BYU Sant Experience Helps Encourage Elementary Students to Consider Higher Education

This April, two sixth grade classes from a low socio-economic elementary school had an opportunity that few students of their background receive. Through a legacy provided by the family of former educator Janet Sant, the students toured BYU campus and learned about the importance and opportunities of a college education.

Janet Sant lost her battle with cancer on November 13, 1996. Many remember her for her deep concern for the education of her students both in and outside the classroom. She would often fund after school educational opportunities for students whose families could not afford them. A fund established in Janet’s memory by her parents keeps that concern alive by funding educational experiences like the recent tour of the BYU campus.

The event was a collaboration among Shauna Valentine of the McKay School, Rex Carlson and /pyan Carpenter of LDS Philanthropies, and Ron Clark of BYU Public Affairs. Valentine, the event coordinator, expressed her gratitude: “It’s wonderful that the influence of a caring and compassionate educator such as Janet Sant can still be felt. We are grateful that the Sant family has made this opportunity possible.”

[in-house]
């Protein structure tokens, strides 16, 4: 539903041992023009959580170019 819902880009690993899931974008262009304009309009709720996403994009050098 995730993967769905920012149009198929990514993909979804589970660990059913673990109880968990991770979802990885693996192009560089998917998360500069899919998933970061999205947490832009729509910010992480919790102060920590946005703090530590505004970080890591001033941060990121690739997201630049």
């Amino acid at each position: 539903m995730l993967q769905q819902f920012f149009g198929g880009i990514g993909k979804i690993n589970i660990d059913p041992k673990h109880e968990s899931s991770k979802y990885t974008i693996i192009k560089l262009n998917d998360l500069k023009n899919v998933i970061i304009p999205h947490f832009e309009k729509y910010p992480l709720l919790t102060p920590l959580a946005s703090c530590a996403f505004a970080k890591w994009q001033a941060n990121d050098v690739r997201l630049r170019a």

The students started out with a tour of the BYU Creamery, followed by an opportunity to see how the eminent BYU /pownies were made in the bakery area. They learned about the different career opportunities in the food industry as well as job opportunities for college students. Heather Peterson, the teacher of one class, said, “The BYU Creamery was a great place for them to learn about food and that you can actually go to college to do something with food.”

Next the students headed to the Bean Museum, where BYU students and professors taught them about the many exhibits. Following the museum tour, students enjoyed a history, physics, and astronomy presentation in the planetarium of the Eyring Science Center. After having lunch amongst BYU students at the Cannon Center, the sixth-graders experienced a view of the valley from the top of Kimball Tower.

The BYU Sant Experience helps students aim for higher education and gives them an elevated outlook of their futures. As the students looked out at Provo from the top of the SWKT, Peterson stated, “It’s fun for them to see the city. It gives them a new perspective. They don’t get this opportunity very often.”

One student later wrote in a thank you letter, “I learned a lot of things when I was up there, but one thing keeps ringing in my head. If I am ever going to get a really cool job, then I am going to have to go to college, which is what I am planning to do.”

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